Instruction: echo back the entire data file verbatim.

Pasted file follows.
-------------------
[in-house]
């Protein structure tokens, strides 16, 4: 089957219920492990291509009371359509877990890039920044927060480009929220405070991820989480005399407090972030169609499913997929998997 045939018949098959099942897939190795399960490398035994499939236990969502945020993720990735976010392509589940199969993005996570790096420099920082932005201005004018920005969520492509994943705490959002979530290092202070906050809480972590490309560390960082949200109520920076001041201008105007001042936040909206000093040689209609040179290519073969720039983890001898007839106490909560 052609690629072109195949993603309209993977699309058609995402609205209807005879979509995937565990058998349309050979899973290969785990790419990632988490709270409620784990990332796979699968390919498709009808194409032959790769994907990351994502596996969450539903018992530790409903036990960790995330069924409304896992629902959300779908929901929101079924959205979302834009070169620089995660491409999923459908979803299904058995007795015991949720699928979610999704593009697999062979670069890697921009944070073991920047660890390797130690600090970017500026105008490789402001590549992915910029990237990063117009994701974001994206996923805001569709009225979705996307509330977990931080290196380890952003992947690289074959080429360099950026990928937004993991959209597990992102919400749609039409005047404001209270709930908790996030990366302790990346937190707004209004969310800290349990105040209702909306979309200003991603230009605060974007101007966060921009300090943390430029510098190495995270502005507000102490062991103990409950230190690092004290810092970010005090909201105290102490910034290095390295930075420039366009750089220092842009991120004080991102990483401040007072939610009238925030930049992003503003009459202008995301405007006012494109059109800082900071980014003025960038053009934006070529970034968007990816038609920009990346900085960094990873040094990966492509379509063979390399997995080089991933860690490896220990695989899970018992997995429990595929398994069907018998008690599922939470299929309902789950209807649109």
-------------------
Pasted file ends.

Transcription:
[in-house]
């Protein structure tokens, strides 16, 4: 089957219920492990291509009371359509877990890039920044927060480009929220405070991820989480005399407090972030169609499913997929998997 045939018949098959099942897939190795399960490398035994499939236990969502945020993720990735976010392509589940199969993005996570790096420099920082932005201005004018920005969520492509994943705490959002979530290092202070906050809480972590490309560390960082949200109520920076001041201008105007001042936040909206000093040689209609040179290519073969720039983890001898007839106490909560 052609690629072109195949993603309209993977699309058609995402609205209807005879979509995937565990058998349309050979899973290969785990790419990632988490709270409620784990990332796979699968390919498709009808194409032959790769994907990351994502596996969450539903018992530790409903036990960790995330069924409304896992629902959300779908929901929101079924959205979302834009070169620089995660491409999923459908979803299904058995007795015991949720699928979610999704593009697999062979670069890697921009944070073991920047660890390797130690600090970017500026105008490789402001590549992915910029990237990063117009994701974001994206996923805001569709009225979705996307509330977990931080290196380890952003992947690289074959080429360099950026990928937004993991959209597990992102919400749609039409005047404001209270709930908790996030990366302790990346937190707004209004969310800290349990105040209702909306979309200003991603230009605060974007101007966060921009300090943390430029510098190495995270502005507000102490062991103990409950230190690092004290810092970010005090909201105290102490910034290095390295930075420039366009750089220092842009991120004080991102990483401040007072939610009238925030930049992003503003009459202008995301405007006012494109059109800082900071980014003025960038053009934006070529970034968007990816038609920009990346900085960094990873040094990966492509379509063979390399997995080089991933860690490896220990695989899970018992997995429990595929398994069907018998008690599922939470299929309902789950209807649109």